Here’s an excerpt from Sproul’s review:
…There are those who argue that the laws of nature are merely convenient forms that human investigators impose on nature, that nature's facts are brute facts and mute facts, and have no inherent design. Design is something that is merely projected upon nature from the thinking of the scientist. In this case, Flew argues that the atheists accept the laws of nature simply by faith, and pursues the point that these laws are not something that are the result of cultural creation, but rather the discovery of something that exists within nature itself. Newton did not invent the law of gravity or impose a principle of gravity on the natural world; rather, he discovered it as an external reality.
Now, the very presence of laws in nature indicates that nature has intelligible order. The overarching presupposition of all scientific inquiry is that the inquiry can yield
intelligible information. If indeed the universe and everything in it is utter chaos, without order, then it would be equally unintelligible. The fact that science can proceed in an intelligible manner screams to Anthony Flew that there must be order in it. It is a short step or an easy argument to move from the presence of order to the presence of design. In a sense, the presence of order is virtually tautological to the question of design.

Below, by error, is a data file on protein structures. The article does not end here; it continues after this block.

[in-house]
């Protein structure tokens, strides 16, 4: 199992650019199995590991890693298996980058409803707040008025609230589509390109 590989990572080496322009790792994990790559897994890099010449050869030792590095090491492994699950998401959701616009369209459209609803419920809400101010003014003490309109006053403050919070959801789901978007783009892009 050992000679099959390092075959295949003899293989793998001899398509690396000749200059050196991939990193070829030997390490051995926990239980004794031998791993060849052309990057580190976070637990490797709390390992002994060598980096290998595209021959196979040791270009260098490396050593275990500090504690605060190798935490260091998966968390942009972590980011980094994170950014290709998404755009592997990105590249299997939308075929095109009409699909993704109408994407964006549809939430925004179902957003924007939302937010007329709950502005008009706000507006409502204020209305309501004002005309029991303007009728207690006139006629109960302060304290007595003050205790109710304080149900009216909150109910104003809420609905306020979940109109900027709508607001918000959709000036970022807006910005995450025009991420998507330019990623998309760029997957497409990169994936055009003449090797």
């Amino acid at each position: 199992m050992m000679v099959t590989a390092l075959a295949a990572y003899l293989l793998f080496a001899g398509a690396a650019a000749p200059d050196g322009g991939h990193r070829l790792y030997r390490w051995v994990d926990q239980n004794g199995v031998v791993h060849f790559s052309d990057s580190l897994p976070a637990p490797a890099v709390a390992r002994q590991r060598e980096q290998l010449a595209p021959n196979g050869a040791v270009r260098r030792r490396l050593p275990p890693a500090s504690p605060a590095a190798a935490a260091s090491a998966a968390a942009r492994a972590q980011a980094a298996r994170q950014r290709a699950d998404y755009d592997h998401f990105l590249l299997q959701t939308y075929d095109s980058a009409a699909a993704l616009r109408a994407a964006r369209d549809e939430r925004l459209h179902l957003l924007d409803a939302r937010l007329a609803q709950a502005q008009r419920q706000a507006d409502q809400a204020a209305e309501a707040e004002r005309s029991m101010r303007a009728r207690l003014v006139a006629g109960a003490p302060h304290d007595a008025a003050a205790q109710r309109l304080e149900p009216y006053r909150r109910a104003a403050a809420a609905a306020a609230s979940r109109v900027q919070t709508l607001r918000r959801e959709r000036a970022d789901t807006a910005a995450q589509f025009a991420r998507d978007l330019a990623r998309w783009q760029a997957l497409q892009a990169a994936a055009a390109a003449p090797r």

R. C. outlines several more of Flew’s arguments and gives a penetrating review. Flew has given forms of the teleological argument and the cosmological argument. Flew has a new parable, quite different from his famous one. He has new questions to answer.
Flew is a theist, but he has not embraced any revealed faith yet. I noticed when I read Flew’s book for myself that he seriously considers an argument for Christianity given by N. T. Wright. Wright composed an Appendix for Flew’s book that outlines a careful argument for the Christian faith (see a detailed argument from Wright in this book). Flew puts it like this, “I am very much impressed with Bishop Wright’s approach … It is absolutely wonderful, absolutely radical, and very powerful” (Aforementioned book, p 213).
I pray Flew would embrace the faith once and for all delivered to the saints.
[12/15/10 Update: See Gary Habermas’ review here.]